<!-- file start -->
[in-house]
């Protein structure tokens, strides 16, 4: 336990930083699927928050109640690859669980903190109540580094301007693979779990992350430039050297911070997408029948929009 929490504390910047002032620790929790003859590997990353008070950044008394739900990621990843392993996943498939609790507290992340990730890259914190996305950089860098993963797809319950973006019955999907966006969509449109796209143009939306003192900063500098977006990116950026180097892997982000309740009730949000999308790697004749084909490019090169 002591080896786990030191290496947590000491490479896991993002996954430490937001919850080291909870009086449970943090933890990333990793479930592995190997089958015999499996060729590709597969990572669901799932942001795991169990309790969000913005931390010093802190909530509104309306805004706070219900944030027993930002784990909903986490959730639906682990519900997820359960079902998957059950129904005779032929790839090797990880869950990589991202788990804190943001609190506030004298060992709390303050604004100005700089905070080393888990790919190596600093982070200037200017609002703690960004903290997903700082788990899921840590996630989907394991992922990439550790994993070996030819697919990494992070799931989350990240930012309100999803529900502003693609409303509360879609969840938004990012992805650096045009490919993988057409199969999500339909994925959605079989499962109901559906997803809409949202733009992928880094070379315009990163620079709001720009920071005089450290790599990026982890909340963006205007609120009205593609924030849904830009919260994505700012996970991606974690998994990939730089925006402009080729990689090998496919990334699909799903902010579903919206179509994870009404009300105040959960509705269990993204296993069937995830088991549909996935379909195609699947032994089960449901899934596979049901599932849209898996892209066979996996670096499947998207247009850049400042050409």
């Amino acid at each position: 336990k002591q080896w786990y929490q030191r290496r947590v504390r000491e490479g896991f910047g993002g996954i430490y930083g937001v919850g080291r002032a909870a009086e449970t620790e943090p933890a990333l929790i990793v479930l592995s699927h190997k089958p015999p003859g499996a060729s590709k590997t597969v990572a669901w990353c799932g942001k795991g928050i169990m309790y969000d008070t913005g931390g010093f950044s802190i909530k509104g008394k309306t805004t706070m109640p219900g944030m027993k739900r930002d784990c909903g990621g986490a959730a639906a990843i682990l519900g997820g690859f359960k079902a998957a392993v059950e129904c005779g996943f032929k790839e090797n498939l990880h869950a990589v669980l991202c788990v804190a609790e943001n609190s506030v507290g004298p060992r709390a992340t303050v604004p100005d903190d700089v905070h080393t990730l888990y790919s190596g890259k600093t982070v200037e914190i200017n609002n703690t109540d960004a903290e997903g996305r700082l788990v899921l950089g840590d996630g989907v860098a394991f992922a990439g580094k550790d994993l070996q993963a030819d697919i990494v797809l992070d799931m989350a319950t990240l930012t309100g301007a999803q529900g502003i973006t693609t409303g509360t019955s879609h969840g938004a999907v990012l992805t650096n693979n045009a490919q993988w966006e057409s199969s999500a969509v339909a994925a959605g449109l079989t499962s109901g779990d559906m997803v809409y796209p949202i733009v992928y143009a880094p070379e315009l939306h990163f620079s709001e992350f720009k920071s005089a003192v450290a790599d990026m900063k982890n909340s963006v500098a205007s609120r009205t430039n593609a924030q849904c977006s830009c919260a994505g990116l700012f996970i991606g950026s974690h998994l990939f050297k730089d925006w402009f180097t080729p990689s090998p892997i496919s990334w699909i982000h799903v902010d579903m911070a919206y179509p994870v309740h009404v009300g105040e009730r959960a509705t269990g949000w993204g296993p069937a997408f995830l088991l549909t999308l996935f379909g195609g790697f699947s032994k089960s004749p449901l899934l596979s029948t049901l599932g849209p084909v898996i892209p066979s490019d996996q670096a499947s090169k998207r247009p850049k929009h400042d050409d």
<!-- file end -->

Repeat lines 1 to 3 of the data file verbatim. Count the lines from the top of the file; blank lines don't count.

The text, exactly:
[in-house]
């Protein structure tokens, strides 16, 4: 336990930083699927928050109640690859669980903190109540580094301007693979779990992350430039050297911070997408029948929009 929490504390910047002032620790929790003859590997990353008070950044008394739900990621990843392993996943498939609790507290992340990730890259914190996305950089860098993963797809319950973006019955999907966006969509449109796209143009939306003192900063500098977006990116950026180097892997982000309740009730949000999308790697004749084909490019090169 002591080896786990030191290496947590000491490479896991993002996954430490937001919850080291909870009086449970943090933890990333990793479930592995190997089958015999499996060729590709597969990572669901799932942001795991169990309790969000913005931390010093802190909530509104309306805004706070219900944030027993930002784990909903986490959730639906682990519900997820359960079902998957059950129904005779032929790839090797990880869950990589991202788990804190943001609190506030004298060992709390303050604004100005700089905070080393888990790919190596600093982070200037200017609002703690960004903290997903700082788990899921840590996630989907394991992922990439550790994993070996030819697919990494992070799931989350990240930012309100999803529900502003693609409303509360879609969840938004990012992805650096045009490919993988057409199969999500339909994925959605079989499962109901559906997803809409949202733009992928880094070379315009990163620079709001720009920071005089450290790599990026982890909340963006205007609120009205593609924030849904830009919260994505700012996970991606974690998994990939730089925006402009080729990689090998496919990334699909799903902010579903919206179509994870009404009300105040959960509705269990993204296993069937995830088991549909996935379909195609699947032994089960449901899934596979049901599932849209898996892209066979996996670096499947998207247009850049400042050409």
């Amino acid at each position: 336990k002591q080896w786990y929490q030191r290496r947590v504390r000491e490479g896991f910047g993002g996954i430490y930083g937001v919850g080291r002032a909870a009086e449970t620790e943090p933890a990333l929790i990793v479930l592995s699927h190997k089958p015999p003859g499996a060729s590709k590997t597969v990572a669901w990353c799932g942001k795991g928050i169990m309790y969000d008070t913005g931390g010093f950044s802190i909530k509104g008394k309306t805004t706070m109640p219900g944030m027993k739900r930002d784990c909903g990621g986490a959730a639906a990843i682990l519900g997820g690859f359960k079902a998957a392993v059950e129904c005779g996943f032929k790839e090797n498939l990880h869950a990589v669980l991202c788990v804190a609790e943001n609190s506030v507290g004298p060992r709390a992340t303050v604004p100005d903190d700089v905070h080393t990730l888990y790919s190596g890259k600093t982070v200037e914190i200017n609002n703690t109540d960004a903290e997903g996305r700082l788990v899921l950089g840590d996630g989907v860098a394991f992922a990439g580094k550790d994993l070996q993963a030819d697919i990494v797809l992070d799931m989350a319950t990240l930012t309100g301007a999803q529900g502003i973006t693609t409303g509360t019955s879609h969840g938004a999907v990012l992805t650096n693979n045009a490919q993988w966006e057409s199969s999500a969509v339909a994925a959605g449109l079989t499962s109901g779990d559906m997803v809409y796209p949202i733009v992928y143009a880094p070379e315009l939306h990163f620079s709001e992350f720009k920071s005089a003192v450290a790599d990026m900063k982890n909340s963006v500098a205007s609120r009205t430039n593609a924030q849904c977006s830009c919260a994505g990116l700012f996970i991606g950026s974690h998994l990939f050297k730089d925006w402009f180097t080729p990689s090998p892997i496919s990334w699909i982000h799903v902010d579903m911070a919206y179509p994870v309740h009404v009300g105040e009730r959960a509705t269990g949000w993204g296993p069937a997408f995830l088991l549909t999308l996935f379909g195609g790697f699947s032994k089960s004749p449901l899934l596979s029948t049901l599932g849209p084909v898996i892209p066979s490019d996996q670096a499947s090169k998207r247009p850049k929009h400042d050409d």